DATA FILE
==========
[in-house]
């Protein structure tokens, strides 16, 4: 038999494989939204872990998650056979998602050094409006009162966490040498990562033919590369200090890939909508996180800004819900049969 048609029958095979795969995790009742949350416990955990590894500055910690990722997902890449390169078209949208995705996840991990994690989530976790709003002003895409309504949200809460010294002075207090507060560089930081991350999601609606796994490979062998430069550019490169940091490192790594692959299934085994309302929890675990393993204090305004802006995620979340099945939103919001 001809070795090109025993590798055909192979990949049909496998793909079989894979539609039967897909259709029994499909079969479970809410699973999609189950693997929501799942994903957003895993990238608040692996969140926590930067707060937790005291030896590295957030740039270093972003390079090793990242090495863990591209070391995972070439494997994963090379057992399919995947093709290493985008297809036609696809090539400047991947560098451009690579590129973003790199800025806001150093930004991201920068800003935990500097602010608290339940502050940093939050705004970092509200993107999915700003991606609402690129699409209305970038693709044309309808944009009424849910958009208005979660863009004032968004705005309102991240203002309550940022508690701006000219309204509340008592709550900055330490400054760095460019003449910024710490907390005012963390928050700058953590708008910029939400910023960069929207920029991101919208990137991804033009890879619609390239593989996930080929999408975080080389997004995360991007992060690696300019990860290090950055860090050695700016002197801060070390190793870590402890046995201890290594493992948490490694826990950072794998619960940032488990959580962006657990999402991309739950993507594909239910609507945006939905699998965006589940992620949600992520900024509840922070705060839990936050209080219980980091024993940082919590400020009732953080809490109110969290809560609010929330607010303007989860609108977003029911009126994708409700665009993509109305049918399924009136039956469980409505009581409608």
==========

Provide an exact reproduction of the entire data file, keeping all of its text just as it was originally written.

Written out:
[in-house]
């Protein structure tokens, strides 16, 4: 038999494989939204872990998650056979998602050094409006009162966490040498990562033919590369200090890939909508996180800004819900049969 048609029958095979795969995790009742949350416990955990590894500055910690990722997902890449390169078209949208995705996840991990994690989530976790709003002003895409309504949200809460010294002075207090507060560089930081991350999601609606796994490979062998430069550019490169940091490192790594692959299934085994309302929890675990393993204090305004802006995620979340099945939103919001 001809070795090109025993590798055909192979990949049909496998793909079989894979539609039967897909259709029994499909079969479970809410699973999609189950693997929501799942994903957003895993990238608040692996969140926590930067707060937790005291030896590295957030740039270093972003390079090793990242090495863990591209070391995972070439494997994963090379057992399919995947093709290493985008297809036609696809090539400047991947560098451009690579590129973003790199800025806001150093930004991201920068800003935990500097602010608290339940502050940093939050705004970092509200993107999915700003991606609402690129699409209305970038693709044309309808944009009424849910958009208005979660863009004032968004705005309102991240203002309550940022508690701006000219309204509340008592709550900055330490400054760095460019003449910024710490907390005012963390928050700058953590708008910029939400910023960069929207920029991101919208990137991804033009890879619609390239593989996930080929999408975080080389997004995360991007992060690696300019990860290090950055860090050695700016002197801060070390190793870590402890046995201890290594493992948490490694826990950072794998619960940032488990959580962006657990999402991309739950993507594909239910609507945006939905699998965006589940992620949600992520900024509840922070705060839990936050209080219980980091024993940082919590400020009732953080809490109110969290809560609010929330607010303007989860609108977003029911009126994708409700665009993509109305049918399924009136039956469980409505009581409608």